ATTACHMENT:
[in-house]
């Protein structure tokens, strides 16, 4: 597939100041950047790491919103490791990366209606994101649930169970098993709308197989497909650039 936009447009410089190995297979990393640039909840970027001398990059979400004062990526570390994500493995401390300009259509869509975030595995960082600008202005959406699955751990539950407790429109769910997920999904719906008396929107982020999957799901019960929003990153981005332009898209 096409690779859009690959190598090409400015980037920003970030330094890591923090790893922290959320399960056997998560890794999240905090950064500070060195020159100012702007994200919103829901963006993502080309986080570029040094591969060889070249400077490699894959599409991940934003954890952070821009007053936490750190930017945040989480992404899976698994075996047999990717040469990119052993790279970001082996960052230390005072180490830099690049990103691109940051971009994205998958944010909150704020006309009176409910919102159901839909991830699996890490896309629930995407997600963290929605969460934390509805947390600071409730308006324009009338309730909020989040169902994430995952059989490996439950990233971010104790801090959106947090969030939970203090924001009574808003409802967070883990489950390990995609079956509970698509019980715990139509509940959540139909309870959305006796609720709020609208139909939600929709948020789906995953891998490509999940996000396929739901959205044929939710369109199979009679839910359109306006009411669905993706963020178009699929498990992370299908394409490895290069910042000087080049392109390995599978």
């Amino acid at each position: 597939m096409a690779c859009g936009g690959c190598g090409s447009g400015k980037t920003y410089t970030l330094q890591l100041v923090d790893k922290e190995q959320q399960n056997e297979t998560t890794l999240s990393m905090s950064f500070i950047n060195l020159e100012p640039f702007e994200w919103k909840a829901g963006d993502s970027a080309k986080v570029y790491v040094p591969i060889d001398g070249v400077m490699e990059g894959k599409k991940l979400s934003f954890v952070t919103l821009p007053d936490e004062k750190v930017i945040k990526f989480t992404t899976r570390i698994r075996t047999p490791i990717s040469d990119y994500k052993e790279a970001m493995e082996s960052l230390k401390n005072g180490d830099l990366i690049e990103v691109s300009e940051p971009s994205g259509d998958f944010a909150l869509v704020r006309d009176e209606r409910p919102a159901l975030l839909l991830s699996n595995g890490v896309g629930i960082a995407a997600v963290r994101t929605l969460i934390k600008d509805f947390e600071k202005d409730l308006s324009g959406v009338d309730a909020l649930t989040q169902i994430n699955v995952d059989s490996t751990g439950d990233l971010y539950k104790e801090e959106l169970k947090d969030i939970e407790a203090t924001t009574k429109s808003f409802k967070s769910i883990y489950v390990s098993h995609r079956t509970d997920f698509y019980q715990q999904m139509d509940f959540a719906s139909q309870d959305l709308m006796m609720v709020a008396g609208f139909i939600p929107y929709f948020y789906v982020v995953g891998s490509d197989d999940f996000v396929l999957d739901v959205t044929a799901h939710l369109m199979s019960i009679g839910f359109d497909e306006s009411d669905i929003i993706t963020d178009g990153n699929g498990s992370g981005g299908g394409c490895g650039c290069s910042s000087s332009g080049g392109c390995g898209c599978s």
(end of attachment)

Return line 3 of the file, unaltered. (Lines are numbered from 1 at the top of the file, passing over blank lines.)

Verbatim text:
């Amino acid at each position: 597939m096409a690779c859009g936009g690959c190598g090409s447009g400015k980037t920003y410089t970030l330094q890591l100041v923090d790893k922290e190995q959320q399960n056997e297979t998560t890794l999240s990393m905090s950064f500070i950047n060195l020159e100012p640039f702007e994200w919103k909840a829901g963006d993502s970027a080309k986080v570029y790491v040094p591969i060889d001398g070249v400077m490699e990059g894959k599409k991940l979400s934003f954890v952070t919103l821009p007053d936490e004062k750190v930017i945040k990526f989480t992404t899976r570390i698994r075996t047999p490791i990717s040469d990119y994500k052993e790279a970001m493995e082996s960052l230390k401390n005072g180490d830099l990366i690049e990103v691109s300009e940051p971009s994205g259509d998958f944010a909150l869509v704020r006309d009176e209606r409910p919102a159901l975030l839909l991830s699996n595995g890490v896309g629930i960082a995407a997600v963290r994101t929605l969460i934390k600008d509805f947390e600071k202005d409730l308006s324009g959406v009338d309730a909020l649930t989040q169902i994430n699955v995952d059989s490996t751990g439950d990233l971010y539950k104790e801090e959106l169970k947090d969030i939970e407790a203090t924001t009574k429109s808003f409802k967070s769910i883990y489950v390990s098993h995609r079956t509970d997920f698509y019980q715990q999904m139509d509940f959540a719906s139909q309870d959305l709308m006796m609720v709020a008396g609208f139909i939600p929107y929709f948020y789906v982020v995953g891998s490509d197989d999940f996000v396929l999957d739901v959205t044929a799901h939710l369109m199979s019960i009679g839910f359109d497909e306006s009411d669905i929003i993706t963020d178009g990153n699929g498990s992370g981005g299908g394409c490895g650039c290069s910042s000087s332009g080049g392109c390995g898209c599978s």